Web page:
Aidar Health aims to provide doctors with patients’ continuous vital signs • TechCrunch

Sathya Elumalai found it difficult to take care of his mother’s health after she was diagnosed with four chronic diseases. Instead of guessing her health status for the day, he decided to co-found Aidar Health to get that information directly and reliably.

While founding Aidar, Elumalai also created and launched MouthLab, a device that claims to track 10 key health parameters in less than a minute. The company is part of TechCrunch Disrupt 2022’s Battlefield 200.

“For a car, you have this check engine light that helps you say, it’s time to get your car [to a] dealer or mechanic to repair it. Similarly, our device acts as a way to monitor your health every day to provide a more holistic view of an individual’s health,” Elumalai said. “So if there are any abnormalities or any changes in that health from baseline, the device can alert and inform the user of those changes and what they can do to help manage their health. Or use the same data to communicate with their doctor or caregivers to better assess health status or changes or abnormalities in health at a very early stage.”

A user holds the iPhone-sized device and places their mouth over the mouthpiece, breathes normally, and places their hands on the device as instructed. The company claims the MouthLab will record temperature, respiratory rate, heart rate, blood pressure, breathing pattern, heart rate, heart rate variability, EKG, spirometry (i.e. lung function) and oxygen saturation. Data is collected from sensors in the device from saliva, breathing, hand and lip pulse to read body parameters.

In a world where digital and remote care has become the new norm thanks to the COVID-19 pandemic, doctors have often had to go off of what their patients say, which is a good starting point but not enough for long-term care. Although tests and labs were eventually done, there was no effective way to monitor the patient’s vital signs at home.

Aidar Health was able to obtain Class II FDA 510(k) clearance earlier this month. The authorization states that the device may pose some moderate risk to consumers, but allows the company to introduce the product for commercial distribution and market it. It is not clear what risks the permit covers. According to the company, the device has gone through three clinical trials and is embarking on a study in partnership with the VA Health System.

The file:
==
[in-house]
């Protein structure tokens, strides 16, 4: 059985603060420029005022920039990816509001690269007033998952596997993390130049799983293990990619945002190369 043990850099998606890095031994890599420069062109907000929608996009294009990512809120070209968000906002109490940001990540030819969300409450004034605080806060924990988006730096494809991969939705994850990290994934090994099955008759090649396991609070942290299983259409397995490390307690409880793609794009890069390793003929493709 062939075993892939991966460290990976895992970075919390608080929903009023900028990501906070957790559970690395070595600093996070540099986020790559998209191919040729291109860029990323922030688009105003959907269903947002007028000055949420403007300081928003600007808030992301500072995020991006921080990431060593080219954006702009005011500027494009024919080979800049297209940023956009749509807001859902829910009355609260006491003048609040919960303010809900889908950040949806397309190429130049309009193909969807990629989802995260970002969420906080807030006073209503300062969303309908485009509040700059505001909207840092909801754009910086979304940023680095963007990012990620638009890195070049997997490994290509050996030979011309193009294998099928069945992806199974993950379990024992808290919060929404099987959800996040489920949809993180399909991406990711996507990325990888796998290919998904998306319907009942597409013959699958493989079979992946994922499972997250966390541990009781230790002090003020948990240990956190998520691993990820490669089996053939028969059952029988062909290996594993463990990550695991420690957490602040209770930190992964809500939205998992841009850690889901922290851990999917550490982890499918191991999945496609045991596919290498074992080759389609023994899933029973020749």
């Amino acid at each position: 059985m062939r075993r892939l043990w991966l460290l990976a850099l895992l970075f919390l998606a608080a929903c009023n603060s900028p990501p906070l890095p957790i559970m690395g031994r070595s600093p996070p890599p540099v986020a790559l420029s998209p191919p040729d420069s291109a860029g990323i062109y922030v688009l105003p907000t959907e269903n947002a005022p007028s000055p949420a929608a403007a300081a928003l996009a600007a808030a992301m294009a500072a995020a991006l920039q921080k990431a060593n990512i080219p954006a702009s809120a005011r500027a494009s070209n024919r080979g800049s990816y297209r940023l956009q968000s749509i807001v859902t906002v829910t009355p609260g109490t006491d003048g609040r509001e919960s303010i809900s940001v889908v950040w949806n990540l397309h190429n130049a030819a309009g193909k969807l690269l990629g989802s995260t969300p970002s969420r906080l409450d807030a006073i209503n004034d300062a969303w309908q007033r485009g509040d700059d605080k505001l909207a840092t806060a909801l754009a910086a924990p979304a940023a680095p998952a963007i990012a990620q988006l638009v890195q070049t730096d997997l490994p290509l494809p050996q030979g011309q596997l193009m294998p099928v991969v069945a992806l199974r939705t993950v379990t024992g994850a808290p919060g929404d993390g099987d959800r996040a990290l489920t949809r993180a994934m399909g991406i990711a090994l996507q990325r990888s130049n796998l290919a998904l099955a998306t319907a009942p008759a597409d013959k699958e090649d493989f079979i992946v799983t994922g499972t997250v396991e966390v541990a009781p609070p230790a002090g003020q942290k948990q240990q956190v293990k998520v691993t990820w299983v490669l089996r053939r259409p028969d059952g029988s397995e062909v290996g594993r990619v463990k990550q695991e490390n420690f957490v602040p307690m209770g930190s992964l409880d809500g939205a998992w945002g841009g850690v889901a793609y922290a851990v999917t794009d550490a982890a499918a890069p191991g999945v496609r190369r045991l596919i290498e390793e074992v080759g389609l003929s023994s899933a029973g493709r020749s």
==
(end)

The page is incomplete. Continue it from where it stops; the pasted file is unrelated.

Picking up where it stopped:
Today, there are over 800 active users of MouthLab and Aidar Health, who use them for remote vital signs monitoring, chronic care management and other home health services – as well as “real-world evidence generation efforts with life science companies” , Elumalai said (the latter probably means participating in surveys).

“The device is being used for remote physiological monitoring (RPM), chronic care management (CCM), hospital at home ([email protected]) services with health systems and digital biomarker development, digital satellite and real-world evidence generation efforts with life science companies,” Elumalai told TechCrunch.

The Maryland-based company says it is HIPAA compliant by using its own LTE/cellular network cloud. Once data is collected, it is sent to users through the mobile app and then sent to physicians through Fast Healthcare Interoperability Resources, an API for electronic health records.

The company has decided to operate on a subscription model that costs $50-80 per patient per month. Users are provided MouthLab, web and mobile app access, and doctors can collect vital signs and analytics. Depending on the use of the service, pricing may vary.

“It’s hard to really decipher what patients are really going through,” Elumalai said. “But a device like this, before we even contact a telemedicine doctor, we can instantly provide the data to them. So they get a complete snapshot of the patient’s medical history, a longitudinal analysis of the data for the last few days.

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